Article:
Broward County Identified as Hotspot for Opioid-related Emergencies
The National Drug Early Warning System identified Broward County, Florida as a hotspot for opioid emergencies.1 The alert comes during a nationwide opioid epidemic. More than 103,000 people in the United States died from a drug overdose between April 2021 and April 2022, a number that has been steadily rising over the past 8 years and continues to affect more and more counties across the country.2
What is the Opioid Epidemic in America?
Opioids are a class of drugs developed to manage pain. In addition to pain relief, it can produce euphoria. Types of illegal or prescribed opioids include:3
- Oxycodone (OxyContin).
- Hydrocodone (Vicodin).
In the 1990s, healthcare providers began to prescribe opioids to patients at greater rates after pharmaceutical companies reassured them that they weren’t addictive.4
As it turns out, opioids are extremely addictive. Even when regularly used as instructed by a doctor, opioids can lead to dependence.3 As more doctors began prescribing the “safe” opioid medications, widespread misuse of both prescription and non-prescription opioids ensued. In 2017, the U.S. Department of Health and Human Services declared a public health emergency. Since then, hundreds of thousands of people have died from opioid-related overdoses. 4
In Florida, over 7,990 people have died from an overdose in a 12-month period ending April 2022. It was over 100 more people since the previous year’s reported overdose deaths.2 As the number of drug-related deaths increases, it is even more important to know what to do in the event of an overdose.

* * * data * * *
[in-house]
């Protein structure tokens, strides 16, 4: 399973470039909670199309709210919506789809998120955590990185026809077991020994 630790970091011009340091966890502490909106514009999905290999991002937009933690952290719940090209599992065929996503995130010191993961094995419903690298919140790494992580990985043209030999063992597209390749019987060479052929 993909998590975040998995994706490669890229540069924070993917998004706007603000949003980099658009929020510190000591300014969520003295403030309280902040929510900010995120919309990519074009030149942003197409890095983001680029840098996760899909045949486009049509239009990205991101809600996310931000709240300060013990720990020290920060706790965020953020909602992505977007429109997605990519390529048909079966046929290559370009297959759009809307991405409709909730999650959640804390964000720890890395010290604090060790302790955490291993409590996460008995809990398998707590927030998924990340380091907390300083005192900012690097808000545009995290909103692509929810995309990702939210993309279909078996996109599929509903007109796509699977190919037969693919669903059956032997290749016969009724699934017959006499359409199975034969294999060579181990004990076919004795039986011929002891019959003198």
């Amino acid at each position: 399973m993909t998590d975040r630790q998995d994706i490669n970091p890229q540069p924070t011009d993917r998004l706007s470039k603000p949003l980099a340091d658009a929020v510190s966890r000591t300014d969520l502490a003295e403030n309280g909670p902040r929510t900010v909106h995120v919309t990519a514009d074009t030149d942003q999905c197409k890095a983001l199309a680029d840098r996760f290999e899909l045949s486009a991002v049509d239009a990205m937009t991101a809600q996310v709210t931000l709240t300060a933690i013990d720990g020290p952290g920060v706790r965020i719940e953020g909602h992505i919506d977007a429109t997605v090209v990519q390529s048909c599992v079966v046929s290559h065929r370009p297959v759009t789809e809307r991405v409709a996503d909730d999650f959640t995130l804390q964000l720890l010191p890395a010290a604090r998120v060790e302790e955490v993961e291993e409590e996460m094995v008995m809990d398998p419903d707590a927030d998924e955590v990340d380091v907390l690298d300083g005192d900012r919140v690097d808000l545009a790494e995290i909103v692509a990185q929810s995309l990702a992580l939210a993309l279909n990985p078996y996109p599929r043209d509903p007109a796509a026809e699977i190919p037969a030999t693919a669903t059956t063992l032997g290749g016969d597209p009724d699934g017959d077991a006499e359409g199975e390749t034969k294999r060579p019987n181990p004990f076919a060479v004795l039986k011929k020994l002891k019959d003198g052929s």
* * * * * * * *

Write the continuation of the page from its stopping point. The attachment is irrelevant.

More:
What Should You Do if Someone is Overdosing on Opioids?
An opioid overdose is considered a life-threatening emergency. Signs of an overdose/overmedication can include:5
- Very pale face and skin may be clammy to the touch.
- Small “pinpoint” pupils.
- Lips of fingernails appear purple or blue.
- Vomiting or gurgling noises.
- Inability to speak or slurred speech.
- Unusual drowsiness or sleepiness.
- Inability to be awoken from sleep.
- Mental confusion and/or intoxicated behavior.
- Slow or stopped breathing.
- Slow or stopped heartbeat.
If you suspect someone is overdosing, call 911 immediately. Naloxone, an opioid antagonist, can be administered to reverse opioid overdose. However, naloxone will not be effective in treating overdoses of other drugs like benzodiazepines, stimulants, or barbiturates.5
Opioid Rehab in South Florida
The opioid crisis has led to devastating consequences including “increases in opioid misuse and related overdoses, as well as the rising incidence of newborns experiencing withdrawal syndrome due to opioid use and misuse during pregnancy.”4
Although the future may seem grim, evidence-based treatment for opioids is widely available. Recovery First Treatment Center located in the Miami-Ft. Lauderdale area offers industry-accredited rehab for drug and alcohol addiction. With over 7,000 patients treated, Recovery First’s exceptional care provides patients with the tools they need to achieve long-term sobriety.
Whether you are reaching out for yourself or a loved one, recovery is possible. To learn more about how to start treatment, the types of rehab available, or how insurance coverage works, reach out to Recovery First’s team of compassionate admissions navigators available 24/7 at .